Believe it. Pahrump is on the bloggers’ trail and most of them are written by travelers who either make it a point to come here, or happen to be passing through. Either way, they usually find a reason to communicate their findings with friends and family via technology.
A blogger is anyone who makes an online commentary, comments on a posted blog from someone else or just has their own personal journal on a website.
We have a huge number of local residents and businesses on Facebook. They keep up with family members, post photos, share likes and web-links and post schedules of events.
Tweeting is also a form of blogging and has a search engine to find Tweets geared to personal interests.
There are domain hosts such as WordPress where individuals are able to write journals about living here. One couple, “Kat and Steve,” started a journal because “we couldn’t find any good, solid information on the city. Except for a brief piece in Wikipedia.”
They began their journal in 2008 and the last post was the snow on Mt. Charleston in 2009.
A more active site for those who blog about their travels is www.mytripjournal.com/travel-United_States-Nevada-Pahrump. There are pages and pages of comments about trips through Pahrump, and a good number of travelers discovered the secrets here, such as the wineries, Ash Meadows National Wildlife Refuge, the Amargosa Opera House and the fall festival.
They also discovered our award-winning RV parks and that living here is less expensive than a lot of other places. Some have been back more than once.
A woman identified as “Kate” on her website claims she is “Wandering Not Lost.” She wrote an article about finding Helping Hands 4 Jesus founder Richard Fenton as he was making his rounds in the just-out-of-sight campsites tending to the needs of the homeless and homeless veterans living in the nearby desert.
She blogged about his work and the not-so-pretty side of Pahrump — things that don’t attract tourists.
Other sites catering to Pahrump are gypsyjournal.com, youngsnowbirds.com and RV park websites for Good Sam and Escapees.
Some people actually make a living from blogging, one of them is Patti Diamond, a weekly columnist for the Pahrump Valley Times.
Diamond, author of Divas On A Dime, shares her thoughts and reasons for blogging. Necessity being the mother of invention, Diamond found herself reacting to the bad and getting worse economy in a positive way.
Diamond said, “When I started Divas On A Dime five years ago, it was the height of the economic downturn and my friends and family were affected. I soon realized I knew a lot about living well on very little money. When I showed my friends and family how to reduce their expenses they said ‘You should write a book!’”
“My intention was to write a frugal lifestyle cookbook called Divas On A Dime. It started small with one book, then the website, then the Facebook page, then the weekly columns. I kept researching and writing and before I knew it each chapter in the book became its own book.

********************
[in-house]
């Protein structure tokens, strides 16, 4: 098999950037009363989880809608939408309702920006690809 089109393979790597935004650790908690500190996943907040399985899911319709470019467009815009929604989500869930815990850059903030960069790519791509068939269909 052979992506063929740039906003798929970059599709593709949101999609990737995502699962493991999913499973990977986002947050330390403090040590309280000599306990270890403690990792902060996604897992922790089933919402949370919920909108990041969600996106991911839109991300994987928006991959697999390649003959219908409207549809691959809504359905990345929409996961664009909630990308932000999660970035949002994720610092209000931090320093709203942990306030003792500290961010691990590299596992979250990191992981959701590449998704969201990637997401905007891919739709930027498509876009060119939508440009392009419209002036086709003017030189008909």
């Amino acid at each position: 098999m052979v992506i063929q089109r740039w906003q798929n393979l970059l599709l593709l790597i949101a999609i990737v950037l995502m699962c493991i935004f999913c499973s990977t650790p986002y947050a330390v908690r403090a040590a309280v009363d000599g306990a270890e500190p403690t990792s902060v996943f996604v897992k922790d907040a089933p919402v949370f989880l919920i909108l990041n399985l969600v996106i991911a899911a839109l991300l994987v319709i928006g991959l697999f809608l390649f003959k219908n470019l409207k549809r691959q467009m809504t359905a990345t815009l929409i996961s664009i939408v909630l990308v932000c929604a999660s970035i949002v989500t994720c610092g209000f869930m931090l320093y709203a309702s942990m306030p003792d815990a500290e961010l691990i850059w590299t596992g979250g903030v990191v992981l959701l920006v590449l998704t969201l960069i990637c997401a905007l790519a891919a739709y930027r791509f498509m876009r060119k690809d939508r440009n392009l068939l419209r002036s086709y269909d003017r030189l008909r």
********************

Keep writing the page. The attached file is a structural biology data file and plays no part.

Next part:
Diamond recently gave up her job as editor of Pahrump Life Magazine to pursue Divas On A Dime full time.
“Now we’re working with KPVM on a locally-produced TV/Internet show, and planning a kickstarter funding campaign to get my books published.
“It’s a different world now than it was even 10 years ago for writers. Traditional publishing houses used to have all the power, but that’s not the case anymore because the Internet has made it so you don’t have to wait to be published. Anyone can reach an audience online.”
Can you make a living blogging? People do. According to eHow there are 55 million blogs on the Internet. Of those, very few are making money strictly due to their blog. Most are hired as professional writers by companies wishing to share expertise and attract new clients within their industry.
Of the independent bloggers, the successful ones are very creative and Internet savvy. They understand SEO (Search Engine Optimization), social media and their writing reflects a unique perspective on something people want to read. They take time to build a loyal audience and use multiple streams of income related to their blog by making use of advertisers, sponsors and direct sales.
Randy Cassingham, who started “This Is True” many years ago isn’t from Pahrump and left a good job with NASA to start his blog/newsletter project.
He said, “There are quite a few bloggers making nice supplemental incomes from blogging and such.
“Mine isn’t a blog, but rather an email newsletter. There are several who make good supplemental incomes from it and not doing it full time.
“I was one of the first. I started in 1994, and quit my day job as a software engineer and technical publisher at NASA’s Jet Propulsion Laboratory in 1996. My publication “This is True” is still my primary income. I just celebrated the completion of its 20th year.
“It’s social commentary using weird news as its vehicle. I figure it has to be entertaining for people to want to read it, but it gets fairly deep on several issues. I bill it as “Thought-Provoking Entertainment.”
“I do also blog — http://www.thisistrue.com/blog.html, mostly to expand on what I write about in This is True, rather than be a big money-maker on its own.”